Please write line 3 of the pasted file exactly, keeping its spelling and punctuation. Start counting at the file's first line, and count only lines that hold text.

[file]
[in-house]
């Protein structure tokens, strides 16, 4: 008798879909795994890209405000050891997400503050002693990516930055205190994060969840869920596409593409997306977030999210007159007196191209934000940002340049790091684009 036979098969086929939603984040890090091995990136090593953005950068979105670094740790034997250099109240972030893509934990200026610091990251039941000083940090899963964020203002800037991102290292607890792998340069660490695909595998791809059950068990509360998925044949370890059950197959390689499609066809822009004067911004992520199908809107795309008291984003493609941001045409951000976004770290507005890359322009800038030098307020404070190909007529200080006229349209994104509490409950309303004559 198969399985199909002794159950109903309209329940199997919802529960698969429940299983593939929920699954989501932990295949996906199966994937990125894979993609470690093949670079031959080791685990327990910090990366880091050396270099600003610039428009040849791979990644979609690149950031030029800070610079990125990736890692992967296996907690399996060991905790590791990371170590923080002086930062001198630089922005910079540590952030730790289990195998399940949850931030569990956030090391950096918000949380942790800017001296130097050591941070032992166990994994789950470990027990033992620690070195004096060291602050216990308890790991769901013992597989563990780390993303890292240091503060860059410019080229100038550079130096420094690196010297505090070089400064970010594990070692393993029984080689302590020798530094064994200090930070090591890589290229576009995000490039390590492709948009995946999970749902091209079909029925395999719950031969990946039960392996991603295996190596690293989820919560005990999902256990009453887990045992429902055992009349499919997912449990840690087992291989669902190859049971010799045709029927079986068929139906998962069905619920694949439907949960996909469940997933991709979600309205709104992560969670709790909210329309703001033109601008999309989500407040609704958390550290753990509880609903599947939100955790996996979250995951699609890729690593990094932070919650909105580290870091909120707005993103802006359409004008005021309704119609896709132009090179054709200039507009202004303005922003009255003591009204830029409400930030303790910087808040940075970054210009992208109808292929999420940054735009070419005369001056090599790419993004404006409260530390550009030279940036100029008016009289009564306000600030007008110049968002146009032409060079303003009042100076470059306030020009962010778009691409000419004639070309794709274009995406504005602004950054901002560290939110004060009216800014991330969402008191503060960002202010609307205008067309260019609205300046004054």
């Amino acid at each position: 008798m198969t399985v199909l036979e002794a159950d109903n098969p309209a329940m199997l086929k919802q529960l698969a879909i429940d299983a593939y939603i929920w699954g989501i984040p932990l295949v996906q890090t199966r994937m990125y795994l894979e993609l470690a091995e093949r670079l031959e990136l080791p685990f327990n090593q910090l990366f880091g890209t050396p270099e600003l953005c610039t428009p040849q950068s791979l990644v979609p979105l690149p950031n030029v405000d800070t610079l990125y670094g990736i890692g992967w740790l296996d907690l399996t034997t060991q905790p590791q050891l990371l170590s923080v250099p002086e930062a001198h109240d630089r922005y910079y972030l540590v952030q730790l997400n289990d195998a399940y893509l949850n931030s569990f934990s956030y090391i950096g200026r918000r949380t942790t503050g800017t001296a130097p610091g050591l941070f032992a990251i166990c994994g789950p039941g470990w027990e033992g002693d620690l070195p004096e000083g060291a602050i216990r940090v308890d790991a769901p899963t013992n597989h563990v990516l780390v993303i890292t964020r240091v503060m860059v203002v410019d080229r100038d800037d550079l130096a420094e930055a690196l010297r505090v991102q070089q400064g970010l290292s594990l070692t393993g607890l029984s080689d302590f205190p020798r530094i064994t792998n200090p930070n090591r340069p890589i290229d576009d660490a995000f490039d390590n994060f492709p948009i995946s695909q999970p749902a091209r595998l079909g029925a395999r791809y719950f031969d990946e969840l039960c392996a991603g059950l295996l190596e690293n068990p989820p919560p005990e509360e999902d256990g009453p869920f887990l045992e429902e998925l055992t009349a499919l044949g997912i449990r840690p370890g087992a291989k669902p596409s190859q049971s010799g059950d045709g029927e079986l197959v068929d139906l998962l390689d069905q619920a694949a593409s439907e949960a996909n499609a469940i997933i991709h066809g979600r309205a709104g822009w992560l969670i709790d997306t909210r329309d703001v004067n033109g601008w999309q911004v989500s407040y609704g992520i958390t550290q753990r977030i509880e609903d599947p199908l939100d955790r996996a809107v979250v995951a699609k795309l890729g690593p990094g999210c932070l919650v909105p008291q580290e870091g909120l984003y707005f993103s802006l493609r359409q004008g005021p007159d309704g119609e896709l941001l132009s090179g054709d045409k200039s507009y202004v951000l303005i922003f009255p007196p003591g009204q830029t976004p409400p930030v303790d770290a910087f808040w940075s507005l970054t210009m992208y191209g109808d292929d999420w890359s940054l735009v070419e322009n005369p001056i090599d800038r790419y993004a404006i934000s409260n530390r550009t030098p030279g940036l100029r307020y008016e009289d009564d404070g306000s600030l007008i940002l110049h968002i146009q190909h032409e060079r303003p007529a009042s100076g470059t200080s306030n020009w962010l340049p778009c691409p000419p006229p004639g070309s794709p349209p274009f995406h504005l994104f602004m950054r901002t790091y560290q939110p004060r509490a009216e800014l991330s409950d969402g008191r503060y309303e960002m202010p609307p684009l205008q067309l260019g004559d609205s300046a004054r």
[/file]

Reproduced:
């Amino acid at each position: 008798m198969t399985v199909l036979e002794a159950d109903n098969p309209a329940m199997l086929k919802q529960l698969a879909i429940d299983a593939y939603i929920w699954g989501i984040p932990l295949v996906q890090t199966r994937m990125y795994l894979e993609l470690a091995e093949r670079l031959e990136l080791p685990f327990n090593q910090l990366f880091g890209t050396p270099e600003l953005c610039t428009p040849q950068s791979l990644v979609p979105l690149p950031n030029v405000d800070t610079l990125y670094g990736i890692g992967w740790l296996d907690l399996t034997t060991q905790p590791q050891l990371l170590s923080v250099p002086e930062a001198h109240d630089r922005y910079y972030l540590v952030q730790l997400n289990d195998a399940y893509l949850n931030s569990f934990s956030y090391i950096g200026r918000r949380t942790t503050g800017t001296a130097p610091g050591l941070f032992a990251i166990c994994g789950p039941g470990w027990e033992g002693d620690l070195p004096e000083g060291a602050i216990r940090v308890d790991a769901p899963t013992n597989h563990v990516l780390v993303i890292t964020r240091v503060m860059v203002v410019d080229r100038d800037d550079l130096a420094e930055a690196l010297r505090v991102q070089q400064g970010l290292s594990l070692t393993g607890l029984s080689d302590f205190p020798r530094i064994t792998n200090p930070n090591r340069p890589i290229d576009d660490a995000f490039d390590n994060f492709p948009i995946s695909q999970p749902a091209r595998l079909g029925a395999r791809y719950f031969d990946e969840l039960c392996a991603g059950l295996l190596e690293n068990p989820p919560p005990e509360e999902d256990g009453p869920f887990l045992e429902e998925l055992t009349a499919l044949g997912i449990r840690p370890g087992a291989k669902p596409s190859q049971s010799g059950d045709g029927e079986l197959v068929d139906l998962l390689d069905q619920a694949a593409s439907e949960a996909n499609a469940i997933i991709h066809g979600r309205a709104g822009w992560l969670i709790d997306t909210r329309d703001v004067n033109g601008w999309q911004v989500s407040y609704g992520i958390t550290q753990r977030i509880e609903d599947p199908l939100d955790r996996a809107v979250v995951a699609k795309l890729g690593p990094g999210c932070l919650v909105p008291q580290e870091g909120l984003y707005f993103s802006l493609r359409q004008g005021p007159d309704g119609e896709l941001l132009s090179g054709d045409k200039s507009y202004v951000l303005i922003f009255p007196p003591g009204q830029t976004p409400p930030v303790d770290a910087f808040w940075s507005l970054t210009m992208y191209g109808d292929d999420w890359s940054l735009v070419e322009n005369p001056i090599d800038r790419y993004a404006i934000s409260n530390r550009t030098p030279g940036l100029r307020y008016e009289d009564d404070g306000s600030l007008i940002l110049h968002i146009q190909h032409e060079r303003p007529a009042s100076g470059t200080s306030n020009w962010l340049p778009c691409p000419p006229p004639g070309s794709p349209p274009f995406h504005l994104f602004m950054r901002t790091y560290q939110p004060r509490a009216e800014l991330s409950d969402g008191r503060y309303e960002m202010p609307p684009l205008q067309l260019g004559d609205s300046a004054r």